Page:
Ordinary people and unusual situations

I started this to write this post a week ago expecting it to take me a day or two but somewhere along the way, I got sidetracked.  So here we go again.

We had a brief visit from our London grandchildren and their parents last week.  It was just a very short trip for a family celebration of the “other side” but we consider ourselves  fortunate to have been able to see them several times at the start of the week and, then again, once more when they popped in on their way to the airport at the weekend.  It was lovely to see all four kids together and to experience all of them getting along so well although I must add that saying goodbye to them was a bit more emotional than it had been on previous occasions.

L to R: Tal (9½), Gali (8½) Maya (8) & Lily (7)

I met up with Tal and Maya (and their parents!) in Jaffa last Tuesday afternoon and as we were sitting in Jaffa Port, and the children sitting there having eating their ice creams, I noticed what I thought was a familiar face coming out of one of the galleries.

Jaffa Port

At Jaffa Port.  October 2019

Now, either he was who I thought he might be or it was his doppelgänger.  Dressed in jeans and a black short-sleeved shirt with a vest or tee-shirt hanging out at the back, he strolled across to a kiosk and bought himself what looked from the distance to be a glass of grapefruit juice.  As he turned around to return whence he had emerged, he was immediately surrounded my people with cameras taking selfies with him and asking for his autograph, to all of which he responded with a broad smile.  He hardly looked like the man who would be charged the following day by the State President with the almost impossible task of forming a coalition government.  But there he was and when he was joined by another former army Chief of Staff and political neophyte, Gabi Ashkenazi, it confirmed what I had already perceived and that the person in question was none other than Benny Gantz, the Leader of the Opposition, although it’s a moot point as to whether there can actually be an opposition when there isn’t really a government (well, there is, sort of, an interim government but it’s been that way for a year already and of all the ridiculousnesses that beset Israel, being without a real government for a year is the most absurd of all!)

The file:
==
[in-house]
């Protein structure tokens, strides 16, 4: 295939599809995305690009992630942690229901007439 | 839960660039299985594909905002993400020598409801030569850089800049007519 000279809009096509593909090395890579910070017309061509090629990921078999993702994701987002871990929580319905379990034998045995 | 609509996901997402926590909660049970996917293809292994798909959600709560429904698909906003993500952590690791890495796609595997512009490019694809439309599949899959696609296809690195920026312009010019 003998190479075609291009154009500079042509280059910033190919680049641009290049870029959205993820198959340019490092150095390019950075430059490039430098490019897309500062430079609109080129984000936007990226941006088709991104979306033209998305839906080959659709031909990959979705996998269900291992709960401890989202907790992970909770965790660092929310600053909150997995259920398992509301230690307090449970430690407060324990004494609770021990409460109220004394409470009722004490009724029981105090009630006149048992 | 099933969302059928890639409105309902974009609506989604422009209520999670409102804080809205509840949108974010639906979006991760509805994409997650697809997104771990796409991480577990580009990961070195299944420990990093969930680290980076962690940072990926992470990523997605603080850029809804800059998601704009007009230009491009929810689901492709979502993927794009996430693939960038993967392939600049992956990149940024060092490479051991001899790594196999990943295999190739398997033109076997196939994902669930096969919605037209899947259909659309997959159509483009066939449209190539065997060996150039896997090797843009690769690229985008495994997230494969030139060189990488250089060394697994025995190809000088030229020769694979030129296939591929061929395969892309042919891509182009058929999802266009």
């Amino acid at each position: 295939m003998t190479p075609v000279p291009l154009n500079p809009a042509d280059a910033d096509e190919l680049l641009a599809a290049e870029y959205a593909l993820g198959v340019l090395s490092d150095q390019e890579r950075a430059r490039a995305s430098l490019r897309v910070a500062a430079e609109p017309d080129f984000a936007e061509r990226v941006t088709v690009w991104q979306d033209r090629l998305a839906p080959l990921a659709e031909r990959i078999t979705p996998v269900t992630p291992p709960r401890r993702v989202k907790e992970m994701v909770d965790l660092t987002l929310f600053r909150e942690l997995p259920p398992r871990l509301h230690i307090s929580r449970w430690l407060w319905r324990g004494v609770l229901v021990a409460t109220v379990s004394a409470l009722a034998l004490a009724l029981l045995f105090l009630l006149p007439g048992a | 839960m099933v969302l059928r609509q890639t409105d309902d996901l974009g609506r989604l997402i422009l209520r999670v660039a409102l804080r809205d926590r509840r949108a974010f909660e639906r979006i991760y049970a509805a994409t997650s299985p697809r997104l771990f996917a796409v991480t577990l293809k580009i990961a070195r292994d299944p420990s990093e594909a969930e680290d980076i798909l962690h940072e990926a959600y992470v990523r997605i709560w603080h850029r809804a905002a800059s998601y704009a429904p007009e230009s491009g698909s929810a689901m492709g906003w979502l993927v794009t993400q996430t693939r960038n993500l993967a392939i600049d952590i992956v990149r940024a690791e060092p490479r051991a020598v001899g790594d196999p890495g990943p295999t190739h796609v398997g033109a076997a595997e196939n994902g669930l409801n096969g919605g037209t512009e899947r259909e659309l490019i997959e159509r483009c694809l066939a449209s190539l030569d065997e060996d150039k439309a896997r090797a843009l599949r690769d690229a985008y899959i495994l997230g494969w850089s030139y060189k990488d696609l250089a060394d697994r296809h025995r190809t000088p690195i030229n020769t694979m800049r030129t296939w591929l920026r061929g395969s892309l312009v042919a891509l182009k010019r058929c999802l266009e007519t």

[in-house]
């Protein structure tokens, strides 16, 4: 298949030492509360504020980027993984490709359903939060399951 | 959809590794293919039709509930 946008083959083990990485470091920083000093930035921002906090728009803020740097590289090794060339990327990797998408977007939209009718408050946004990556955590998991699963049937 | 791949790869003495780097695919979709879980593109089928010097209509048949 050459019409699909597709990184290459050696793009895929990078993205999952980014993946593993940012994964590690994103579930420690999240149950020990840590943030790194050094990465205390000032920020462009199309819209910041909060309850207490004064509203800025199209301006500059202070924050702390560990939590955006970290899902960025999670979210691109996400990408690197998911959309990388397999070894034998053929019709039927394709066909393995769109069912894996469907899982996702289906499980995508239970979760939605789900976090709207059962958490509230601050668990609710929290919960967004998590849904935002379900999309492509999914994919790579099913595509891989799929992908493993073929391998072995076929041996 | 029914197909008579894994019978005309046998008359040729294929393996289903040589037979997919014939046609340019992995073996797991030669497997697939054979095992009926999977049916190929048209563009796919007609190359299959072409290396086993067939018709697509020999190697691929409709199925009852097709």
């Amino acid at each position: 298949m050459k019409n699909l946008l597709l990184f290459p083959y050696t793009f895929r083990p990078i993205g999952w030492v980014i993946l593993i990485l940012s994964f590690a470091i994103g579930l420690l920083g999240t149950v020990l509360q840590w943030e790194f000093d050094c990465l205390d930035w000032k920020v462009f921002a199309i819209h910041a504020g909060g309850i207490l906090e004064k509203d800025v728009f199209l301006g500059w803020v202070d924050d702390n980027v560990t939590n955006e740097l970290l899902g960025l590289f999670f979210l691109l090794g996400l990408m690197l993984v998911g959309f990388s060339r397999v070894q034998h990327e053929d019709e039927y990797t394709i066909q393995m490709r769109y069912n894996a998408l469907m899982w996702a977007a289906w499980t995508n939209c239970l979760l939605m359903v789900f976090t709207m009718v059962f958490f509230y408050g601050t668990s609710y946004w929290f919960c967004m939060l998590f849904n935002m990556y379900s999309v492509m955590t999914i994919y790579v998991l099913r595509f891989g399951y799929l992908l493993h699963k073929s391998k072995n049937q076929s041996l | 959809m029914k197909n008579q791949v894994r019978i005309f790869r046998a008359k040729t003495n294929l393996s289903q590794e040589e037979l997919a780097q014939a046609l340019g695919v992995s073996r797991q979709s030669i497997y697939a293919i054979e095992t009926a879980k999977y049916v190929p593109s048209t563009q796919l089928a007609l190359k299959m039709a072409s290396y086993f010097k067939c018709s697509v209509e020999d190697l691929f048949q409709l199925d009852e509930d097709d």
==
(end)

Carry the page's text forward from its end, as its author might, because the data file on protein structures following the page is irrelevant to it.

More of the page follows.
GantzGantz 1

Tal, who is 9½, was following the action and wanted to know what was going on and why all the people were milling around this single individual so I explained to him as best I could that the man at the centre of all the attention, Mr. Gantz, might be the next Prime Minister of Israel.  So then the questions began.  Was he better than Bibi?  Was he better than Ben-Gurion?  I had to explain that the man in question has not yet been elected or appointed Prime Minister, just that he’s been asked to try and patch together  a coalition government.  Consequently, there was no way of telling whether he would be better or as good as or worse…

… Then Tal had another good look at him and with remarkable intuition, concluded that it seemed improbable that he—Mr. Gantz—could ever become Prime Minister.  “And why not?” asked I.  The response was the ultimate put-down of a 9½ year old.  “Because he’s just an ordinary person!”  And come to think of it, I couldn’t for a second conjure up an image of Mr. Netanyahu in jeans and a short-sleeved shirt let alone vest hanging out at the back.  However, should Mr. Gantz succeed in his onerous task, he will cease to be an ordinary person.


Snail 2

And with that short foray into politics, it’s a sign that the “Festival Season” in Israel is over until next year and it’s back to normal, which means machiavellianism returns as the order of the day.